Isn’t my steed magnificent? And, don’t I look perfectly relaxed and happy posing in a lovely meadow?
Pre-Columbian Mounds & Pyramids
We choose the most popular half-day excursion, which culminated at the Condor Huasi Project located in La Rinconada de San Pedro Valley. Even though the ride began above 9,000 feet, we were already well acclimated to the high altitude. After all, we had just spent ten days in Peru’s Sacred Valley where Mr. Buzz had also hiked the Inca Trail.
Our final destination was located down the valley, in the center of the picture below.
First, we rode down pretty cobblestone roads, shaded by the canopies of large trees. Along the way, we passed several of Zuleta pastures and herds of cows, milking sheds, and a trout farm. Additionally, there were fragrant groves of eucalyptus and pine trees.
Scattered throughout the pasture land, are over 30 ancient tolas – mysterious stepped pyramids dating from pre-Columbian times. You can see two of the now rounded mounds (from time and erosion) in the picture above.
An important location for centuries, Zuleta is one of the two best-preserved mound sites of the ancient Caranqui people in Ecuador. It is a living reflection of the region’s history; starting as a refuge from volcanoes, a ceremonial location for Caranqui chiefs, and a rich agricultural resource for the conquering Incas and Spanish.
A little further down, Jose opened a gate and led us off trail into pasture and meadow. By then, I was feeling at ease on horseback; thoroughly relaxed and totally enjoying myself. Plus, it was really exciting to ride right up to the pyramids for a closer inspection; as in the picture above.
I even got confident enough to trot through the meadow as we headed deeper into the valley. Giddy up!
As we were dismounting for the short walk/hike up to the Huasi facility, I caught sight of a group of wild llamas grazing.
After seeing both llamas and alpacas in Peru, I was finally able to eyeball the difference between the camelid cousins. Can you?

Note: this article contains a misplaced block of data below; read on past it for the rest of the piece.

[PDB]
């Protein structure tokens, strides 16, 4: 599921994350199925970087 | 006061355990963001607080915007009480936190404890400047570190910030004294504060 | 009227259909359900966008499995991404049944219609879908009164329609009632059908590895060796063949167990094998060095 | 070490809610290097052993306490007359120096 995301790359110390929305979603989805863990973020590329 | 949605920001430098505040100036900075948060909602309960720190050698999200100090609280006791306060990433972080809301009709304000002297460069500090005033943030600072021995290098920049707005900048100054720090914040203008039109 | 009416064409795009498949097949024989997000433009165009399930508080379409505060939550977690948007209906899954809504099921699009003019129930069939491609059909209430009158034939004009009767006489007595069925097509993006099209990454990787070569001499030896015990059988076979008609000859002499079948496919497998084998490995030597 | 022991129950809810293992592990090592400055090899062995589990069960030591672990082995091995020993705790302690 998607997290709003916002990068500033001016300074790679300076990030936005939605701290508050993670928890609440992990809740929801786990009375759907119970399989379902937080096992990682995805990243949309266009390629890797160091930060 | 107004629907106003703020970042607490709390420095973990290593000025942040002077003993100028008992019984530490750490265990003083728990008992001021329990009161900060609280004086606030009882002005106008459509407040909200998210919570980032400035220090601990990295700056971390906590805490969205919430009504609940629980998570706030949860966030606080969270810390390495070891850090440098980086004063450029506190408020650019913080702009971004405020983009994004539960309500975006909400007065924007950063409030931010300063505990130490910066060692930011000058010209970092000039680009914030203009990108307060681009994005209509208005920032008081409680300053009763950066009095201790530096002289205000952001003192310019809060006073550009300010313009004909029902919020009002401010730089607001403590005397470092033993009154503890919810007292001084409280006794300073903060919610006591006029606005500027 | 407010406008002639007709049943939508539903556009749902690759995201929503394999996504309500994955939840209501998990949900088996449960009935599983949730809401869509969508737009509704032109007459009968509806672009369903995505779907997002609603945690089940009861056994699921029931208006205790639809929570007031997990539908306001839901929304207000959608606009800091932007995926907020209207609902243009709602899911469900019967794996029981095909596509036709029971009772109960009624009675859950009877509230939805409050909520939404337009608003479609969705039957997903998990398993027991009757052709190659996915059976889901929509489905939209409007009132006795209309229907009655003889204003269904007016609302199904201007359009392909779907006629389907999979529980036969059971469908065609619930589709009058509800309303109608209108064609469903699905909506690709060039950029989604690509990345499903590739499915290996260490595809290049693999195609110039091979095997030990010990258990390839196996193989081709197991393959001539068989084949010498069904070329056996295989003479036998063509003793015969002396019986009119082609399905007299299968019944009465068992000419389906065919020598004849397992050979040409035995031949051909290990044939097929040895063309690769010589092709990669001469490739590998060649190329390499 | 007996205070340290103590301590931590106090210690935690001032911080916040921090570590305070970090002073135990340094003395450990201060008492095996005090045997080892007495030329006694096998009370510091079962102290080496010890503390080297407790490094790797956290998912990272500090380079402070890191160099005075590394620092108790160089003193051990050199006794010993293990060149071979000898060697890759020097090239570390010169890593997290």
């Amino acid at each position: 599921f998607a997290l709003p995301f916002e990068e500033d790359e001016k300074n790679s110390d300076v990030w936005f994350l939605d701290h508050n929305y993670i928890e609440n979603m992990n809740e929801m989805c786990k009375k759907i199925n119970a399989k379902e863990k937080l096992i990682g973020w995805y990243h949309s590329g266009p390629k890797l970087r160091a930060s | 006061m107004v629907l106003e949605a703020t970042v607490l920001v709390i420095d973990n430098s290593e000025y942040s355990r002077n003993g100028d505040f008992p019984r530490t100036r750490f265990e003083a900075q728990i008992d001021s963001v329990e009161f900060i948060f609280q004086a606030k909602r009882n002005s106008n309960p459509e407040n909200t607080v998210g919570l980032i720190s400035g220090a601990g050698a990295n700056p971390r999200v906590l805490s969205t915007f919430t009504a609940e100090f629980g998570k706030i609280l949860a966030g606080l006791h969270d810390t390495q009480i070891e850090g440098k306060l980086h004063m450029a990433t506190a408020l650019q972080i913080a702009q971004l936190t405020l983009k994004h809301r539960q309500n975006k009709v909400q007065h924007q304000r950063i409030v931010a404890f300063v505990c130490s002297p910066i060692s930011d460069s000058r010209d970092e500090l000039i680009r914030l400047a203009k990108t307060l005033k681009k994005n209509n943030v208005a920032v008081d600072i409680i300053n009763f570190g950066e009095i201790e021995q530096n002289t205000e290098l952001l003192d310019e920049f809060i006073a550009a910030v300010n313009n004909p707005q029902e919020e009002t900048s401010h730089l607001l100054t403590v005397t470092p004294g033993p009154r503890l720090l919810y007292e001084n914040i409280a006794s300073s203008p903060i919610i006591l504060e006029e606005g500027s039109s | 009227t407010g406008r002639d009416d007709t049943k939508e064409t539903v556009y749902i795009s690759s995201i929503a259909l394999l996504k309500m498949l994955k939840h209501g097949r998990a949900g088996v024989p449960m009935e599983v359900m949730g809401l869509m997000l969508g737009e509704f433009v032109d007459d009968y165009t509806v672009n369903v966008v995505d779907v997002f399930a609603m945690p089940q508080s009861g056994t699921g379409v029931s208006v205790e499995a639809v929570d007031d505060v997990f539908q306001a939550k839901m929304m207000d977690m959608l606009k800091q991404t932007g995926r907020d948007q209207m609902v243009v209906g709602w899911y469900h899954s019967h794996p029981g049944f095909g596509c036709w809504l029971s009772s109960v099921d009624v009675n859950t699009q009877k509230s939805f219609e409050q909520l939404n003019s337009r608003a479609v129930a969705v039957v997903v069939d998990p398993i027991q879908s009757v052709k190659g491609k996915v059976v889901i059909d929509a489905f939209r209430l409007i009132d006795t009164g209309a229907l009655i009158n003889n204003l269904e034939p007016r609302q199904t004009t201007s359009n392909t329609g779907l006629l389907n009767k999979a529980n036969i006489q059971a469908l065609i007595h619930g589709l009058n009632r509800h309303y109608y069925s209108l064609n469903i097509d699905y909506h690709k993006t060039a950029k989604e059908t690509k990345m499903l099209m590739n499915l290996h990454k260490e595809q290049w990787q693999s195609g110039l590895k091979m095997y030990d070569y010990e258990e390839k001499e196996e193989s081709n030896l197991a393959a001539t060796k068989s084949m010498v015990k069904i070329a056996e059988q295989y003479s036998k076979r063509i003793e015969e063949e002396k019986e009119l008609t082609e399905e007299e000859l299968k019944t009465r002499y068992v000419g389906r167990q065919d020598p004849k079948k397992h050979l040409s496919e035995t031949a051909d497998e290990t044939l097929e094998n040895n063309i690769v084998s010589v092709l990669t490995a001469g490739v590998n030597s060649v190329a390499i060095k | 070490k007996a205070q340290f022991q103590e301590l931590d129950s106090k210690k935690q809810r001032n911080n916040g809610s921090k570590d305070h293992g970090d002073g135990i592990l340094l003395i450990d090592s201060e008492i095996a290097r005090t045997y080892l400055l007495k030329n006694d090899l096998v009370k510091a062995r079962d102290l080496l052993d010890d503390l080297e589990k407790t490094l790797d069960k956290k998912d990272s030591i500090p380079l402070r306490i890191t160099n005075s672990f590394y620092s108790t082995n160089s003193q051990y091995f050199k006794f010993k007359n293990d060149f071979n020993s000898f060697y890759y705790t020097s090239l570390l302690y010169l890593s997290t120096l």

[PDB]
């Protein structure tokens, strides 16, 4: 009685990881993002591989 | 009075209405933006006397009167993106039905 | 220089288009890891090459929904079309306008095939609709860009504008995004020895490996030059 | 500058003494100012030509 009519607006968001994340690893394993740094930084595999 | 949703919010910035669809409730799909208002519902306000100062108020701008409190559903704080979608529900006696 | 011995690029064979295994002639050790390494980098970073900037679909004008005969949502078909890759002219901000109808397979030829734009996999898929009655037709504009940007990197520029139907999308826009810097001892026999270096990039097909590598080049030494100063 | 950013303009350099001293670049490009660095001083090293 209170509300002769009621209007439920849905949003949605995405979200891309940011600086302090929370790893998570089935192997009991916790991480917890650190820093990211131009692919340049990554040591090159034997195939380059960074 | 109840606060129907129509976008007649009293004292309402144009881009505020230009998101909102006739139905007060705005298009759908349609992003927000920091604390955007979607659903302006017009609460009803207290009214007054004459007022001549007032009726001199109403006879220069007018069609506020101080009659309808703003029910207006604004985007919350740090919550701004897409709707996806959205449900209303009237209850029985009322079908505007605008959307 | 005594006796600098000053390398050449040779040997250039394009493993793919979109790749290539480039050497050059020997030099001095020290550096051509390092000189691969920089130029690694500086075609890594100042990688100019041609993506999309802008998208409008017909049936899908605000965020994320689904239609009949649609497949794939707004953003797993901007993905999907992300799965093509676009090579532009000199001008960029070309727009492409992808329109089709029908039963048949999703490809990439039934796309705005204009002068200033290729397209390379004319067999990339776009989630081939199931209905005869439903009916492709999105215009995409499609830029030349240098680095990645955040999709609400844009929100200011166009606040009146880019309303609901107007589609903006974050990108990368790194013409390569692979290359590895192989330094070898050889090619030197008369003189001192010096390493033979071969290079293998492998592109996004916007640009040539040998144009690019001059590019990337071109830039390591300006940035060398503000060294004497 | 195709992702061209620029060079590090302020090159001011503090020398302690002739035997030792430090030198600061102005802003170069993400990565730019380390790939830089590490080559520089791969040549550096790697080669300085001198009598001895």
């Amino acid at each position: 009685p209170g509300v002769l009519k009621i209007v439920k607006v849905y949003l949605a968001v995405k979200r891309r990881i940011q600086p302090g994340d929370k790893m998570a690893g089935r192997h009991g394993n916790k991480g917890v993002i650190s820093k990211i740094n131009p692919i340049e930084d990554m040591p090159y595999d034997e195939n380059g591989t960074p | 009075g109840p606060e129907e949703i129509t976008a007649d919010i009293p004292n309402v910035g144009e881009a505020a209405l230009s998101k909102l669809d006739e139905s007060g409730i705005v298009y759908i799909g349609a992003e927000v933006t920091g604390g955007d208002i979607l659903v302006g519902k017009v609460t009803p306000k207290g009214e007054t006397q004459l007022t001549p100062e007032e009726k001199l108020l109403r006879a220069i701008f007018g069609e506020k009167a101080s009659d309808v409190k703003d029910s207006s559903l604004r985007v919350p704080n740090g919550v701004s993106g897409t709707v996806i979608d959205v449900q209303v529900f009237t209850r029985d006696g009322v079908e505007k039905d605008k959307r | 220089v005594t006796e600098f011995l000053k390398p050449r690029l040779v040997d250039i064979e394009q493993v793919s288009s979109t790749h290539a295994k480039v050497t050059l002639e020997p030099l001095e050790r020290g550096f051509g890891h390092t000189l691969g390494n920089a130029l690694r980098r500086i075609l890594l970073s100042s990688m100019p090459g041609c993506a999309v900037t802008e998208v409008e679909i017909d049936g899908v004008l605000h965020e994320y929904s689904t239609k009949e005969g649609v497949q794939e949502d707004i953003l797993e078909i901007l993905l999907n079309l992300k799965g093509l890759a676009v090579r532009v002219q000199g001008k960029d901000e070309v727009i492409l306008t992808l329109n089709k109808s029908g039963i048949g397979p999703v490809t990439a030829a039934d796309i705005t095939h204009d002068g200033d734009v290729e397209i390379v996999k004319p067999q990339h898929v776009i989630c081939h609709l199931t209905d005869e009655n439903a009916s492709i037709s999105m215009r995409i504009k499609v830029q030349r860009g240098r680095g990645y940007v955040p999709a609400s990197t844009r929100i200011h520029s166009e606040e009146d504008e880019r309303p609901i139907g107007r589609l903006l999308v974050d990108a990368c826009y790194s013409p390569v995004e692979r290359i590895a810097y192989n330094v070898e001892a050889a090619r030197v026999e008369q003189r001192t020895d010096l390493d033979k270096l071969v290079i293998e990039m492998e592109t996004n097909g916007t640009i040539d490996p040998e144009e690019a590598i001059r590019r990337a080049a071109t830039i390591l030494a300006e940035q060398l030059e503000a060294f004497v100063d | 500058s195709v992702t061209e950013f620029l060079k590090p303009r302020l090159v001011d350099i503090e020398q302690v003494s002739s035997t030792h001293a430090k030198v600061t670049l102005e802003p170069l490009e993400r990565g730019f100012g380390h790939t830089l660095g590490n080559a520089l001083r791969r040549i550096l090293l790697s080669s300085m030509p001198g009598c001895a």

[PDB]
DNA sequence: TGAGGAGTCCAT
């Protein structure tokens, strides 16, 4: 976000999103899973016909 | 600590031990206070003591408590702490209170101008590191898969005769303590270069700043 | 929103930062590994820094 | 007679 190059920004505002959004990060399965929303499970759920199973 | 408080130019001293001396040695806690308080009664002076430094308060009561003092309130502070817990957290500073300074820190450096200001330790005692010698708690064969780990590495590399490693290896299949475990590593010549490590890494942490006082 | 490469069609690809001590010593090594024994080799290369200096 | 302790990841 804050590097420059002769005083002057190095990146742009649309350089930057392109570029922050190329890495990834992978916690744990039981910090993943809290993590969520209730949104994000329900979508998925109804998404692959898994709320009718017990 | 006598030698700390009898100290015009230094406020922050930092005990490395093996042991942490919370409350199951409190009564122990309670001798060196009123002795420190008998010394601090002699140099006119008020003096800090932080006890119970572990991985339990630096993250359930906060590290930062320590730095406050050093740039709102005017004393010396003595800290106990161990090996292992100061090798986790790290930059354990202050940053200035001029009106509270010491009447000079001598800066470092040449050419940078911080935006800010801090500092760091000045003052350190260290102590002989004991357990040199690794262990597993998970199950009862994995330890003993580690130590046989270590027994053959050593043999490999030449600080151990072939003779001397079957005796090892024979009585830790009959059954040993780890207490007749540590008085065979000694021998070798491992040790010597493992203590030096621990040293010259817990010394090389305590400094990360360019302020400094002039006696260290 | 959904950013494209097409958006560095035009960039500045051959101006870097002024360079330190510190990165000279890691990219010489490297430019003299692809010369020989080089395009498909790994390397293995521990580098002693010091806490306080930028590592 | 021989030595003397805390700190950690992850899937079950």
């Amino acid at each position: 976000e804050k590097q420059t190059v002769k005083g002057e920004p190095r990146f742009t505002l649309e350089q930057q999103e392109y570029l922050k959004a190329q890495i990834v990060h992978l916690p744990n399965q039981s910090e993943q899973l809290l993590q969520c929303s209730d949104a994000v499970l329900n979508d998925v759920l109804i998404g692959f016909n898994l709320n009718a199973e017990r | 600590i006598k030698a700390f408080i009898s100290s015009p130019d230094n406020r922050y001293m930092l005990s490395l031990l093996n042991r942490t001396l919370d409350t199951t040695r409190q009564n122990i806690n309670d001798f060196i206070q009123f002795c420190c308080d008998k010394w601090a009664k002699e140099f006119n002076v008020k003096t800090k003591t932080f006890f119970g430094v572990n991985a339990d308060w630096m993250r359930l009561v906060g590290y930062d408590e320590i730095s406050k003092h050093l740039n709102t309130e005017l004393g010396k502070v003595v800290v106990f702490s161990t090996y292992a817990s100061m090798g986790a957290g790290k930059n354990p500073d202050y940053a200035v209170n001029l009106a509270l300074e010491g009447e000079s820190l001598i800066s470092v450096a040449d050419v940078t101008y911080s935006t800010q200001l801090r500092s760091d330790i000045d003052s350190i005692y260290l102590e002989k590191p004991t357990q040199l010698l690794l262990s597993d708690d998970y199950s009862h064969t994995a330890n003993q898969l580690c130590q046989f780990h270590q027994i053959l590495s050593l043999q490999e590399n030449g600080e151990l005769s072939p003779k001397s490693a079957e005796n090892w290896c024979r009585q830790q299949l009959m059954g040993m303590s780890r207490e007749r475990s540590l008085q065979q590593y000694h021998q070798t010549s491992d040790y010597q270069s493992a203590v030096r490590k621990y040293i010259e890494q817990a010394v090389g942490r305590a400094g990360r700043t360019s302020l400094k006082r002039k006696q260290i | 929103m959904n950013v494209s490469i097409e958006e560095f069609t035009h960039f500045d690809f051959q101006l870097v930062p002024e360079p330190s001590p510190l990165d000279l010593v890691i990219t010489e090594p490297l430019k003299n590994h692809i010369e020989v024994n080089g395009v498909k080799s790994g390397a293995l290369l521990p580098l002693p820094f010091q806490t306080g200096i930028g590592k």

- Ears: Alpaca have short spear-shaped ears, while llamas have much longer, banana-shaped ears. To me, that’s the most visible difference.
- Size: Alpacas weigh about 150 pounds, while llamas can reach 400 pounds. At the shoulder, an alpaca stands 34-36″, while a llama is between 42-46″.
- Faces: Llamas have a longer face. Alpaca faces are blunt, with a “smooshed” look.
- Purpose: For over 5,000 years, alpacas have been bred for fiber (and in Peru for meat as well). Llamas have been bred as pack animals and meat.
- Hair: Alpaca produces a much finer fiber and more fleece, in a greater variety of colors. In Cusco, Peru I purchased alpaca sweaters as Christmas gifts for our sons. It was my birthday, so hubby had me select a gorgeous sweater jacket and scarf.
- Dispositions: Alpacas are very much herd animals, while llamas are more independent minded. Alpacas also tend to be a bit more skittish. Llamas are often used as guard animals for alpacas, sheep, and other small livestock.
Beyond the grazing llamas, was a lovely view back down the valley from where we had come. Mind you, all that land is part of the hacienda.
Nationally and internationally recognized, Zuleta has been working for 20 years to conserve and increase the numbers of the critically endangered Andean condor.
We were greeted by a German biologist, and resident condor expert. He spent well over an hour with us. It was fascinating! Here you learn about area’s wildlife, as well as efforts to protect and nurture endangered condors and spectacled bears.
Behind the guys are two adjacent cages. A pair of adult Andean Condors lives in each. Look closely and you’ll spot one sitting right above the head of our knowledgeable guide.